Today I have returned to my students. I'm always surprised, after the exhaustion of spring, to discover how much I've missed them, how excited I am to be back in the classroom, teaching.

I've spent the past month preparing for the next nine, and somewhere between notes on A Farewell to Arms and rethinking my lead-in lesson on perspective, I reread the critical thesis I wrote two summers ago. I called it "Landing: A Focus on Place in Flyover Fiction." In it, I examined first place--how it's created in writing, effective techniques, etc.--and second those writers from my flyover state who seem to have a handle on such things. I wrote it as a writer for other writers. But this time, because of the headspace I was in, I read it as a teacher, and my planning from that day on changed.

Later, I read in the most recent issue of Orion Erik Reece's essay "The Schools We Need." He talked about many things, but the paragraph that stood out to me was this:
"When students learn about artists from their particular watersheds, they begin to feel their own home place legitimated, validated. Localizing knowledge makes the curriculum more relevant to students' own experience, and it can instill a sense of pride about the places where our students live. 'When I was growing up in these mountains,' wrote Kentucky novelist Lee Smith, 'I was always taught that culture was someplace else, and that when the time came, I'd be sent off to get some. Now everybody here realizes that we don't have to go anyplace else to 'get culture' -- we've got our own, and we've had it all along.'" (34)
Reading this felt a bit like a sign, some confirmation.

So, yes, I will still teach Hemingway and the research process and how to select the very best word. But this year, in every way I can, I will not just be a writer of place, but a teacher of it too. I will say, "I know you think this town is small, that this state is nothing compared to New York and California, that you and those who understand your local experiences count for so very little when held next to THE WORLD. But no. It's not true. Your voice matters. And here are a few names of other Minnesota writers who will tell you so: Robert Bly, Joyce Sutphen, Louise Erdrich, Bill Holm, Paul Gruchow, Patricia Hampl, Sigurd Olson, Jon Hassler, Lief Enger, Kao Kalia Yang, Faith Sullivan, Jude Nutter, Tim O'Brien, Sinclair Lewis, Charles Baxter, David Treuer, Garrison Keillor, Vince Flynn, Joyce Sidman, Judith Guest, Amanda Hocking, Larry Sutin, Alison McGhee, Kate DiCamillo...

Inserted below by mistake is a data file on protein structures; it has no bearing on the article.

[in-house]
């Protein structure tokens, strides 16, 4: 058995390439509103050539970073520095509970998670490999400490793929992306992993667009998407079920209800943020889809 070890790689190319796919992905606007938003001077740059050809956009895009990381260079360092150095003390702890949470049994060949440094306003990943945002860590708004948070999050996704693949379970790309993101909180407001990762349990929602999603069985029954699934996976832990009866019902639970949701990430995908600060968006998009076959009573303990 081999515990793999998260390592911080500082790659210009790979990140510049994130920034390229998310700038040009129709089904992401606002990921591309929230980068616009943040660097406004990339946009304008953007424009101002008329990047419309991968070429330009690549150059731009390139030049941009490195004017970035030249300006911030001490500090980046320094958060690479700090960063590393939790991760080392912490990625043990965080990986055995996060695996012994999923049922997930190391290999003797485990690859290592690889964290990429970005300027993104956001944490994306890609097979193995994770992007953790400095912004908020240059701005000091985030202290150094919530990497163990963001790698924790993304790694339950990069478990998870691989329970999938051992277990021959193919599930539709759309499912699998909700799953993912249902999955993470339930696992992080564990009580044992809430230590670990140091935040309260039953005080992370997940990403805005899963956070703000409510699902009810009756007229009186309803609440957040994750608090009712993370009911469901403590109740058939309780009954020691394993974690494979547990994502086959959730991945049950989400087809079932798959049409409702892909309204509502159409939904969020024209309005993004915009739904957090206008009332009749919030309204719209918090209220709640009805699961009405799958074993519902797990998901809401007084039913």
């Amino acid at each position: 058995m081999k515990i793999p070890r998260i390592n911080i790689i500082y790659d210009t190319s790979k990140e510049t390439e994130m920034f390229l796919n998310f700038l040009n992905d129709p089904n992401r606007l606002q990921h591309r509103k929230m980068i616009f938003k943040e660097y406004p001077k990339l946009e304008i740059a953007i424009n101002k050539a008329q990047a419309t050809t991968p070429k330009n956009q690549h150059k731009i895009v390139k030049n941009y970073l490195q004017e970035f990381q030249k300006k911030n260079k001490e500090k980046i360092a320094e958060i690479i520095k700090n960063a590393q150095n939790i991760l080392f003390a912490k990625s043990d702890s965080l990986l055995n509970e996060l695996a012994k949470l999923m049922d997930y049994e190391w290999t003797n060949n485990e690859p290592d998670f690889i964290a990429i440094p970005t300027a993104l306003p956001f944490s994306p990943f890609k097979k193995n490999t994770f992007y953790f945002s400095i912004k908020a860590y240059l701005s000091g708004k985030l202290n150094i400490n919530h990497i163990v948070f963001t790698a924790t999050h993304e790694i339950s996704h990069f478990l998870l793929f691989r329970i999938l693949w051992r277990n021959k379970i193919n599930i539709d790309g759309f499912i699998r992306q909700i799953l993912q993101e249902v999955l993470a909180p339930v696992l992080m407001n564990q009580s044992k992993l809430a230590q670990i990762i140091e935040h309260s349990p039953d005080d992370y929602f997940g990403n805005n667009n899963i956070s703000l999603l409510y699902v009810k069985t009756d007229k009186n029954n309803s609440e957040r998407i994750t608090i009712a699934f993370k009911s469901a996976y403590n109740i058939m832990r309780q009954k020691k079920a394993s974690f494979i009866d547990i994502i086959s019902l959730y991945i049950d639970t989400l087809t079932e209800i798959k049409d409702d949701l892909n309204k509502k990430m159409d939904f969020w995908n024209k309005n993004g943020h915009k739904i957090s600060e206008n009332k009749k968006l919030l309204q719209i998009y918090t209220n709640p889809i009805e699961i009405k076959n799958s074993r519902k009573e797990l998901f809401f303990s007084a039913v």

1. Brian Malloy, Anne Ursu, Sinclair Lewis...

  2. Wow, you are a gifted teacher! I had one teacher like this in high school who helped students relate to issues that were local and therefore better understood. And with regards to writing, art, music to realize that others have high value and they came from the same back ground as you, how inspirational!

  3. Amy--I was hoping that someone would do what you did. I'll have to check out the first two!

    Bill, you are always so generous with your kindnesses. Thank you. We'll see how much I'll be able to follow through with this over the school year. I'll just say this for now: it feels inspirational to simply be back with my students. Glad for that!

  4. Love it, Emily! Your students will be better adjusted to *any* place in the future, near or far, since they're being saturated in *their* place now. It's a general lesson, but once again you prove how the best general life lessons can often be taught through creative writing!

  5. That's the hope, Suzanne! Thank you, from one teacher to another.

  6. This is so wonderful, Em. Really resonated with me because, growing up in Hawaii, the idea is so often to go away to get educated, get cultured, to become, to learn ... and then you're supposed to come back with all that knowledge. But you are so right to celebrate what's right in front of one's nose all along.

  7. Yep. I wonder how many kids get that impression. My guess is a LOT. Several of my creative writing students studied Minnesota poets the other day, and it was so great to see them get excited about literature sprung from their own backyards.


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